Alexander the Great (Alexander III of Macedon; Greek: Alexandros III o Makedon, written Αλέξανδρος Γ' ο Μακεδών, meaning "Defender of Men") (July 26, 356 BC - June 10, 323 BC) was King of Macedon; he unified the warring and divided city states of Greece and conquered Persia, Egypt and a number of other kingdoms, all the way to the borders of India.
Born Alexander III, he was the son of King Philip II of Macedon and the infamous Epirote princess Olympias, in Pella, Macedon. According to several legends, Olympias was impregnated not by Philip, who was afraid of her and her affinity for sleeping in the company of snakes, but by Zeus. Aware of these legends and of their political usefulness, Alexander was wont to refer to his father as Zeus, rather than as Philip.
North and east of classical Greece, Macedon was regarded by most Greeks as foreign and semi-barbarian. Olympias herself was from Epirus, another semi-Greek state to the northwest of the Greek peninsula.
Philip selected Aristotle to tutor young Alexander, and their relationship lasted throughout Alexander's life; even after the execution of his nephew, Callisthenes, Aristotle continued to receive presents from the king.
In 336 BC, he succeeded his father on the throne. Philip's assassination, although perpetrated by a disgruntled young man who had been one of Philip's lovers, is now thought to have been planned with the knowledge and possible involvement of either Alexander or Olympias, possibly both. Philip having militarily and diplomatically established Macedonian hegemony in Greece, Alexander set off in 334 BC on his famous conquests, the first and most well known of which was the defeat and subjugation of Persia (which then controled a large area including what are now the modern nations of Iran, Iraq, Syria and Turkey). Within two years, he had conquered the eastern Mediterranean coast, entered Persia, and near the town of Issus defeated the great Persian king Darius III.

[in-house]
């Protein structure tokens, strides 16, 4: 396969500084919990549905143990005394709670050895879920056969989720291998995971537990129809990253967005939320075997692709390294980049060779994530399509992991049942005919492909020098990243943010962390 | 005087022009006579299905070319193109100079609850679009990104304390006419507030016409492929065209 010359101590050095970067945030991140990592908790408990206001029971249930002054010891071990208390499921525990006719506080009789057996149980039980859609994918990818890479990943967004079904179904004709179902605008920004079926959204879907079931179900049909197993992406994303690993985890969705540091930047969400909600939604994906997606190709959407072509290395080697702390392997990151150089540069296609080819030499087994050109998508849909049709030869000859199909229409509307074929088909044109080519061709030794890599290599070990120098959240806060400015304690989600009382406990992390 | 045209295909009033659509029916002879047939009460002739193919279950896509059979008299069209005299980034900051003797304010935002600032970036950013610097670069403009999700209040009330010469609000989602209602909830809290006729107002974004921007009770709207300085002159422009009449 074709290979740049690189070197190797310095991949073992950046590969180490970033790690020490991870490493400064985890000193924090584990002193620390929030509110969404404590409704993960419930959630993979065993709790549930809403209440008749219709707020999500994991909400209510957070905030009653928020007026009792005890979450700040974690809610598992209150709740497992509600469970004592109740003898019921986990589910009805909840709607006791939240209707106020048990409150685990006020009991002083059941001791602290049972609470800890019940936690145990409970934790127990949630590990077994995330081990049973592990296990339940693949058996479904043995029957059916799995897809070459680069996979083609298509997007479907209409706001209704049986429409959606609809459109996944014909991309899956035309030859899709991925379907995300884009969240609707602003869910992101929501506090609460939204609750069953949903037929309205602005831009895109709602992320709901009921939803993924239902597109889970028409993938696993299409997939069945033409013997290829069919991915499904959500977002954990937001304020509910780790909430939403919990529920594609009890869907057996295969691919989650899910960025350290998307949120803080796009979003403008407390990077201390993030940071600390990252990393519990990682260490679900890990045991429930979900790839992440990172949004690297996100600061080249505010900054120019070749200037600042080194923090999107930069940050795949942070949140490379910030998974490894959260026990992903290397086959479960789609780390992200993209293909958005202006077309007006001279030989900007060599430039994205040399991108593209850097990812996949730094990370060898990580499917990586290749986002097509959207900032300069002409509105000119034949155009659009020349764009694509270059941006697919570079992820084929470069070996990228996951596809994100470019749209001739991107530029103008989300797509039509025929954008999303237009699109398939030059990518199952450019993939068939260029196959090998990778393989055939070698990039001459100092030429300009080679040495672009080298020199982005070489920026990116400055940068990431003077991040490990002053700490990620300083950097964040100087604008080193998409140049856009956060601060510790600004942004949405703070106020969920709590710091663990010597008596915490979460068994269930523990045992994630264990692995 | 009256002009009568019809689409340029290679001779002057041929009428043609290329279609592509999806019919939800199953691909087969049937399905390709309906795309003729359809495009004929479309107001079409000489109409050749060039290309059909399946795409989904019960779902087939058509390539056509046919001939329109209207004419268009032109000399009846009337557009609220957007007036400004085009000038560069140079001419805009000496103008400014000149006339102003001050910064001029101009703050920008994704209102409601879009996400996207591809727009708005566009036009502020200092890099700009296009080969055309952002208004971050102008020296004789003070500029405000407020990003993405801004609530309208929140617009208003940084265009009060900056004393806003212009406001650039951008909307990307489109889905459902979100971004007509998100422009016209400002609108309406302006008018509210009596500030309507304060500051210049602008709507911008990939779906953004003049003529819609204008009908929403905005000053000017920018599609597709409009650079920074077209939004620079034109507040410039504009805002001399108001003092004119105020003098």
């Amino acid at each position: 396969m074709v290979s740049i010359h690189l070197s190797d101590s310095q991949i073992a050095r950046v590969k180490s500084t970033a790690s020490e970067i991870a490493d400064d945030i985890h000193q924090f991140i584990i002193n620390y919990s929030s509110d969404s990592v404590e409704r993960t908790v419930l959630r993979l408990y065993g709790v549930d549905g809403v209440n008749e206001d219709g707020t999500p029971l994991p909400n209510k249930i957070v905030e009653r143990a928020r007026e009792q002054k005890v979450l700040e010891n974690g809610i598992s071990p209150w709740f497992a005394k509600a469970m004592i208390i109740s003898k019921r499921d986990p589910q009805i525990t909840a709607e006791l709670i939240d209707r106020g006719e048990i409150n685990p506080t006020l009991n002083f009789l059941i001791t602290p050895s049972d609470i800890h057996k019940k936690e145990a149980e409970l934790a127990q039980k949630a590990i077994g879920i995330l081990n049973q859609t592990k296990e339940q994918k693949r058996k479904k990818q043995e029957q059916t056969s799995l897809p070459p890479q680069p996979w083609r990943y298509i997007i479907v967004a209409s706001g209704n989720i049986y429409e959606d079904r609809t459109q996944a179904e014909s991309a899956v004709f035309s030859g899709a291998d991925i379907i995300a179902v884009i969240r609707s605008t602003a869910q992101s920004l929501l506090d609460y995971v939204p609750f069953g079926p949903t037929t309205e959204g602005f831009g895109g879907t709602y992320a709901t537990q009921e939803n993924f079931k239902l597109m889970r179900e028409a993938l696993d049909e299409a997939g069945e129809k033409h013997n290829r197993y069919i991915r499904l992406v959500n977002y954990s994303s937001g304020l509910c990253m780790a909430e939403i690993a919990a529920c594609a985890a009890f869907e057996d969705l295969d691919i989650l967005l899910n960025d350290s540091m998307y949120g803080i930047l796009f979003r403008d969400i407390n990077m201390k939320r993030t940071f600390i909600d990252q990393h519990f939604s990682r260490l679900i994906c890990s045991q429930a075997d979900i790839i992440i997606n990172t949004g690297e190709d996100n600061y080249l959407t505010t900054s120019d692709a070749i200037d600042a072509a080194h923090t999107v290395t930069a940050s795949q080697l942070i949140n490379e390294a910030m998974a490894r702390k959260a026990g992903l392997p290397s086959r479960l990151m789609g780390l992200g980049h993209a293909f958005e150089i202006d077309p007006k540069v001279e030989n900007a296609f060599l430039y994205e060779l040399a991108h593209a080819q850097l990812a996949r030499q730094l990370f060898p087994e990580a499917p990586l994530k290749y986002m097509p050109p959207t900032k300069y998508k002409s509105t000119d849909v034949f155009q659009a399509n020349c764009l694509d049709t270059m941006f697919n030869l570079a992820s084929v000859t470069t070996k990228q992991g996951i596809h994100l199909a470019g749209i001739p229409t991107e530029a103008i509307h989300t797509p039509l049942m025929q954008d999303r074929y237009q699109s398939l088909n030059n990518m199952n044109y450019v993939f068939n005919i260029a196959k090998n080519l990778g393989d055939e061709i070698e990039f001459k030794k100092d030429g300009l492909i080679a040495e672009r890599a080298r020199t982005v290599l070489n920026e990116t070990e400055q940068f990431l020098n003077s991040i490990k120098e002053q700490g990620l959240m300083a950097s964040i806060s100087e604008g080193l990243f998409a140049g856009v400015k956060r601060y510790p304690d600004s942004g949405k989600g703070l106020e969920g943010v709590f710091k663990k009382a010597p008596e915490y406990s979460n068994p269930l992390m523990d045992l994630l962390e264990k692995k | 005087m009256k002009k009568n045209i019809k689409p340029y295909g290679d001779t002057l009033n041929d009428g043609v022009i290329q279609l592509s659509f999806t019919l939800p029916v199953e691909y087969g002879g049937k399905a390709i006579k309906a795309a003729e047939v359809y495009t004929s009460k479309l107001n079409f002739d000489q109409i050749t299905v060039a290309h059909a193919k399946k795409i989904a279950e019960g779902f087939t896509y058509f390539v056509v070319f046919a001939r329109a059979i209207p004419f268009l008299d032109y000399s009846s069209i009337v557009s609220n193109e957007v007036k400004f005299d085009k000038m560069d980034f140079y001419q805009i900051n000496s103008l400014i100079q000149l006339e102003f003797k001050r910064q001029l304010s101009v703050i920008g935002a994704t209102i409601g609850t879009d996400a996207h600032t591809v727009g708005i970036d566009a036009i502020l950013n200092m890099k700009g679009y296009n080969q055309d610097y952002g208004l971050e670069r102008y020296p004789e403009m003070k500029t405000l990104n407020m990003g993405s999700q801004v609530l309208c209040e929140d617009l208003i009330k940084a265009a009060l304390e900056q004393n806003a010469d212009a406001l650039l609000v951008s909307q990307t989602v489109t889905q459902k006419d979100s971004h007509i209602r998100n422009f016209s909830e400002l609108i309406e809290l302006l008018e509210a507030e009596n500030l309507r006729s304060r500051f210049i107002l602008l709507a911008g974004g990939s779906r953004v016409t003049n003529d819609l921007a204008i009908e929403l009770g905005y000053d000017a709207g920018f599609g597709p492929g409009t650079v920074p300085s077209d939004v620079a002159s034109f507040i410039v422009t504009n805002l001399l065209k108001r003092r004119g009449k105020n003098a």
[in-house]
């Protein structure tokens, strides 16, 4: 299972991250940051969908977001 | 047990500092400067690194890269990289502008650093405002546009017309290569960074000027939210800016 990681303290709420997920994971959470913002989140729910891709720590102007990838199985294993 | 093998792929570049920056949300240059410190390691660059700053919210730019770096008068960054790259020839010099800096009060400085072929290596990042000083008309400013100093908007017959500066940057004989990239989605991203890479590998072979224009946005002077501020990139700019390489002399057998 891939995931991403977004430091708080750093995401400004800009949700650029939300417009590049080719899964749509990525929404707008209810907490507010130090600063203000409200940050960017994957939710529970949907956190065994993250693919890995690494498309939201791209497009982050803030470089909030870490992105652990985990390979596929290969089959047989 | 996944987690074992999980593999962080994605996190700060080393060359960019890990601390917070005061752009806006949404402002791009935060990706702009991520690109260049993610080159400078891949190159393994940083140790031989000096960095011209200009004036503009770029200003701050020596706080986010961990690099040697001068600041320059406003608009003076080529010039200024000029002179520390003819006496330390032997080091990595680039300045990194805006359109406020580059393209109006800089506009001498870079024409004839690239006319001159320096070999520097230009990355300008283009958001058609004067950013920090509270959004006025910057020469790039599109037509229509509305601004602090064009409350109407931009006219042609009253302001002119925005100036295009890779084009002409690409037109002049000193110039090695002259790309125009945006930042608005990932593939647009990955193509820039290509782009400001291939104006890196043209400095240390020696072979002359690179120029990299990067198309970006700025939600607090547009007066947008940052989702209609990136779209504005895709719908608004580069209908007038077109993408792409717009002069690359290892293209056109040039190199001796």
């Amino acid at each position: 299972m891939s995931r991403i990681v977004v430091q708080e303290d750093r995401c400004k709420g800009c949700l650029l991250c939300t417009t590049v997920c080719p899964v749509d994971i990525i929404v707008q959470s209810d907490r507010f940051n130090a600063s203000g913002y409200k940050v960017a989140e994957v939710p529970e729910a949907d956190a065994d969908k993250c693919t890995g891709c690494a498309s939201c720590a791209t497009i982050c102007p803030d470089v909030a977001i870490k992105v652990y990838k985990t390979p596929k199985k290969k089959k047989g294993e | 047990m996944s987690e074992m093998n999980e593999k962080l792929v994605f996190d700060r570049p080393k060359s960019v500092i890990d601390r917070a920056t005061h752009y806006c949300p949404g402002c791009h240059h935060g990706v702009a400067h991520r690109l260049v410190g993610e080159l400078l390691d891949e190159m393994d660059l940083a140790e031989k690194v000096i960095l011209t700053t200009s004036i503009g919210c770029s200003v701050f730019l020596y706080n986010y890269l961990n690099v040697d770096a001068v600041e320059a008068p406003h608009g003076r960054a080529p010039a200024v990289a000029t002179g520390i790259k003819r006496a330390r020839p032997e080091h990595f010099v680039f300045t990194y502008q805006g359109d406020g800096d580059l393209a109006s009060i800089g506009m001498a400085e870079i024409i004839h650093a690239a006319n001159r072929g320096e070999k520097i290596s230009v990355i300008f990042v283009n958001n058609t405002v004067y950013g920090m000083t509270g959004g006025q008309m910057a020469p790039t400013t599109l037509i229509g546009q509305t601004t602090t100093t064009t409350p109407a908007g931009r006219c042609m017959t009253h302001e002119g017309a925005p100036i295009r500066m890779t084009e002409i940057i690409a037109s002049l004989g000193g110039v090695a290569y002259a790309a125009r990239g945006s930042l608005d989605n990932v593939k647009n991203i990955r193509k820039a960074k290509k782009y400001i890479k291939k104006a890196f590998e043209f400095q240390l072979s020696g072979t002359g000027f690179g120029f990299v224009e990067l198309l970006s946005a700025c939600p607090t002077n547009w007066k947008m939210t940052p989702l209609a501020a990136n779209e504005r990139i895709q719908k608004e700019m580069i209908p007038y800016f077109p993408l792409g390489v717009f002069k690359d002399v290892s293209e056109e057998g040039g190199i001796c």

In 332 - 331 BC, he conquered Egypt and, after defeating Darius again in the Battle of Gaugamela, occupied Babylon. He proceeded to Media and Scythia, captured Herat and Samarkand and went on to India. He adopted some elements of Persian dress and customs at his court, including notably the custom of proskynesis[?], a symbolic kissing of the hand that Persians paid to their social superiors, but a practice which the Greeks disdained. This cost him much in the sympathies of many of his Greek countrymen. His attempts to merge Persian culture with his Greek soldiers also included having his officers marry Persian wives en masse, and training a regiment of Persian boys in the ways of Macedonians.
Alexander married several princesses of former Persian territories: Roxana of Bactria; Statira, daughter of Darius III; and Parysatis, daughter of Ochus. Some have contended that the great love of his life was his best friend, Hephaestion; however, this has been contested by scholars. Roxana eventually gave birth to the boy Alexander IV "Aegus", putatively his son.
Many of his soldiers died when he drove his army further and further east, through deserts and other hostile landscape. Having fought in India, he returned west through Makran trying to consolidate his empire. He invaded India in 326 BC and fought with King Purushotthama or Porus in the Battle of Hydaspes[?].